Prosody

An important part of poetic analysis is poetic scansion, or the identification of rhythm and meter within a given poem. Here are some important definitions you need to know for the study of prosody:

  1. rhythm - the pattern of stressed and unstressed syllables in a line of poetry
  2. meter - the number of feet, or groupings of stressed and unstressed syllables in a line of poetry
In formal verse, there is both rhythm and meter, and the rhythm will (usually) support a poem's theme/meaning. In free verse, there is no constant meter, although there is rhythm (which, in a well-written poem, will be manipulated for effect). In blank verse, there is no rhyme, but there is a definite rhythm/metrical pattern.

Poetic Rhythm

Poetic rhythm is the classification of stressed and unstressed syllables in a verse of poetry. Here are the six most common poetic meterical units found in Western poetry:

Iamb / x unstressed; stressed I long to see my love
Trochee x / stressed; unstressed When I saw her die in peace
Anapest / / x unstressed; unstressed; stressed If you see the unrest in my eyes, let me die
Dactyl x / / stressed; unstressed; unstressed Come to my home and enjoy what I have
*Pyrrhic // unstressed; unstressed Smiling as they run
*Spondee xx stressed; stressed Men see!

*It is important to note that pyrrhics and spondees are only used as VARIATIONS of the other four metrical units. You will NEVER find a poem composed mainly of pyrrhics and spondees.

Poetic Meter

Meter is the number of stressed and unstressed syllabic groupings or units. A foot is a single metrical unit. The number of feet is ascertained by dividing the number of syllables into corresponding metrical units. The number of units per line equals the number of feet.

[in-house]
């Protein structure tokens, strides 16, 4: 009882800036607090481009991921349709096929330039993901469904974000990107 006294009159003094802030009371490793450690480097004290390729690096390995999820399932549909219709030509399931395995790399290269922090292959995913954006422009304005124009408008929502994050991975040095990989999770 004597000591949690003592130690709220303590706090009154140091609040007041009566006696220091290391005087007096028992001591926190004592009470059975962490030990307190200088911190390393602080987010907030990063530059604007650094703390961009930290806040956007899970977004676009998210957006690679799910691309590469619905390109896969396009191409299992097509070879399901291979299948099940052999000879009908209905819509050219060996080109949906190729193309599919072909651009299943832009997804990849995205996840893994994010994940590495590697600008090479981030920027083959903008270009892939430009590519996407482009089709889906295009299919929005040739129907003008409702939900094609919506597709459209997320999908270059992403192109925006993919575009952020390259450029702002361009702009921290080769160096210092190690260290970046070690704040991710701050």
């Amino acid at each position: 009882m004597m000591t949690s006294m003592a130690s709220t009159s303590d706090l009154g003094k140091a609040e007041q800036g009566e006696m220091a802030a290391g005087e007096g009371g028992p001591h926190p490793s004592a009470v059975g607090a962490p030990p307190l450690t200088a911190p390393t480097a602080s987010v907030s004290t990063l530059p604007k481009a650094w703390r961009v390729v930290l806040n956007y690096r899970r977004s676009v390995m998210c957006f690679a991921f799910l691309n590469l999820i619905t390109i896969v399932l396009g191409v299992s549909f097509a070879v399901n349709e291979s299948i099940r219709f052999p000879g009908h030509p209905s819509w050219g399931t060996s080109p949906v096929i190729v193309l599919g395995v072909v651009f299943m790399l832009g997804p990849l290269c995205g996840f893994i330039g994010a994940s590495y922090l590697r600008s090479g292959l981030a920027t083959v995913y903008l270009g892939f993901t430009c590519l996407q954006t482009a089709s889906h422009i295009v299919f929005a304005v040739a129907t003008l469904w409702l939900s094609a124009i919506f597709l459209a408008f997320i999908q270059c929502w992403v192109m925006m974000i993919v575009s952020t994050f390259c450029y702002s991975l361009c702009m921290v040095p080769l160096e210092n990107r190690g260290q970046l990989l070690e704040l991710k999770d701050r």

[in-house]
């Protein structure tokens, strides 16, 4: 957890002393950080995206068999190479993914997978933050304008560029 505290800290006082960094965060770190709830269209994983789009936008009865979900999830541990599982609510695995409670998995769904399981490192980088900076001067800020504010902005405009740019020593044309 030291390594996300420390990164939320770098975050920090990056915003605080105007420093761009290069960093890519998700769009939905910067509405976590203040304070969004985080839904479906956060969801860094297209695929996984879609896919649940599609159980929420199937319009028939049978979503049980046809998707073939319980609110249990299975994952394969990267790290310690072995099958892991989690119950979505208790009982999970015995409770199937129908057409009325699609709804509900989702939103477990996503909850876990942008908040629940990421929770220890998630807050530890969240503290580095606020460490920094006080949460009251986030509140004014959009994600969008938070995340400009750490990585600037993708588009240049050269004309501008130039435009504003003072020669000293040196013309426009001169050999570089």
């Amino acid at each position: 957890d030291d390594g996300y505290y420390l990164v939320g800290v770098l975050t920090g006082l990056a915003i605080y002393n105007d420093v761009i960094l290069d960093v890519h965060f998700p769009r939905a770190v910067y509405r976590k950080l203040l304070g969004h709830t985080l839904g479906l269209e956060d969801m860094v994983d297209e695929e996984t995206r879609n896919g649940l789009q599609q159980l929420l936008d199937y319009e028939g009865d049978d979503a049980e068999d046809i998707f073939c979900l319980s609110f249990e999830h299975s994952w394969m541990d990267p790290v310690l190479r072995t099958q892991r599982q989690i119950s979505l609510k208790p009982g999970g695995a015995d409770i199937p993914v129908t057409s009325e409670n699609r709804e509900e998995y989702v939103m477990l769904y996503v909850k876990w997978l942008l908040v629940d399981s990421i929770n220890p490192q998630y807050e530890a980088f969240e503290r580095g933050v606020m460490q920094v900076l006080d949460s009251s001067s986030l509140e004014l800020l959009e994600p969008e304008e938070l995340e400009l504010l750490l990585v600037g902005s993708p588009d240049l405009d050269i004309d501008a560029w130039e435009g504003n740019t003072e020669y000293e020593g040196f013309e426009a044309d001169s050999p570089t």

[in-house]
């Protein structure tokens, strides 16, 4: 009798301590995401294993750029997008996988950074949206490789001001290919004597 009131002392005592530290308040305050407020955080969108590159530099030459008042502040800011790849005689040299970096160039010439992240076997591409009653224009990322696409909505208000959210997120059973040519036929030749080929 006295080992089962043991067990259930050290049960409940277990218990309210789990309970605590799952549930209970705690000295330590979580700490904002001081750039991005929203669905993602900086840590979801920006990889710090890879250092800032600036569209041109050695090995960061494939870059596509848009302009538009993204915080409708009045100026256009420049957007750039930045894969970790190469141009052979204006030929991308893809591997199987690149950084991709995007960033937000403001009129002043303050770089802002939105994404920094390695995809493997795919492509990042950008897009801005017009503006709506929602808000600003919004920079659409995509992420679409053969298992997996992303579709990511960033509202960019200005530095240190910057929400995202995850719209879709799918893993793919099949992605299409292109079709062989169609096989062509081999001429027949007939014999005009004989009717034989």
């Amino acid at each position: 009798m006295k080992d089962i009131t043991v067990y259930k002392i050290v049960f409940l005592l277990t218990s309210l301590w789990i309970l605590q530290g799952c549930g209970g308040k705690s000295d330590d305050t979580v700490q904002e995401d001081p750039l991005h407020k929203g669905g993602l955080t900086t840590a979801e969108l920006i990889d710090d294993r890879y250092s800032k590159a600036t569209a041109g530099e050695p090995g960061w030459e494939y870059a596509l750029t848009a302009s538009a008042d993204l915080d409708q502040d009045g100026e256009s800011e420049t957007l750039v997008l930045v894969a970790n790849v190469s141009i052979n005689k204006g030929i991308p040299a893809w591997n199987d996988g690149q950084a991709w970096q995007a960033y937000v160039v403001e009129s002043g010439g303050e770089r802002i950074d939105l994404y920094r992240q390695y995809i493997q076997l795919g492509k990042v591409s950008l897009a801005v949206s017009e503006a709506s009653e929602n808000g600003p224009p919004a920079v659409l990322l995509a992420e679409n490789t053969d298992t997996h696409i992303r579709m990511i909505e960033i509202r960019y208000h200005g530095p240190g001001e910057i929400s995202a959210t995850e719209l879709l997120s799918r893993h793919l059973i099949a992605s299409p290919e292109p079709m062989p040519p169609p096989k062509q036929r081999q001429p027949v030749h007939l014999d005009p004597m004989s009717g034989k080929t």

Scansion: Putting Rhythm and Meter Together

To determine the scansion of a particular poem, you combine the rhythm and meter together to create the poetic scansion.

Example:

If you see the unrest in my eyes, let me die


Step 1: Separate the line into syllables


If | you | see | the | un | rest | in | my | eyes | let | me | die


Step 2: Once you have separated the line into syllables, mark the stressed (x) syllables and unstressed (/) syllables (determining RHYTHM)


/ / x / / x / / x / / x
If | you | see | the | un | rest | in | my | eyes | let | me | die

As you can see, we have the ANAPEST rhythm above (/ / x)


Step 3: Once you have identified the stressed and unstressed syllables, group them into metrical units (determining METER).


[ / / x ] [ / / x ] [ / / x] [ / / x]
If | you | see | the | un | rest | in | my | eyes | let | me | die

We have four groups of anapest metrical units (remember - one metrical unit equals one foot): four groups equal four feet. We have ANAPESTIC TETRAMETER

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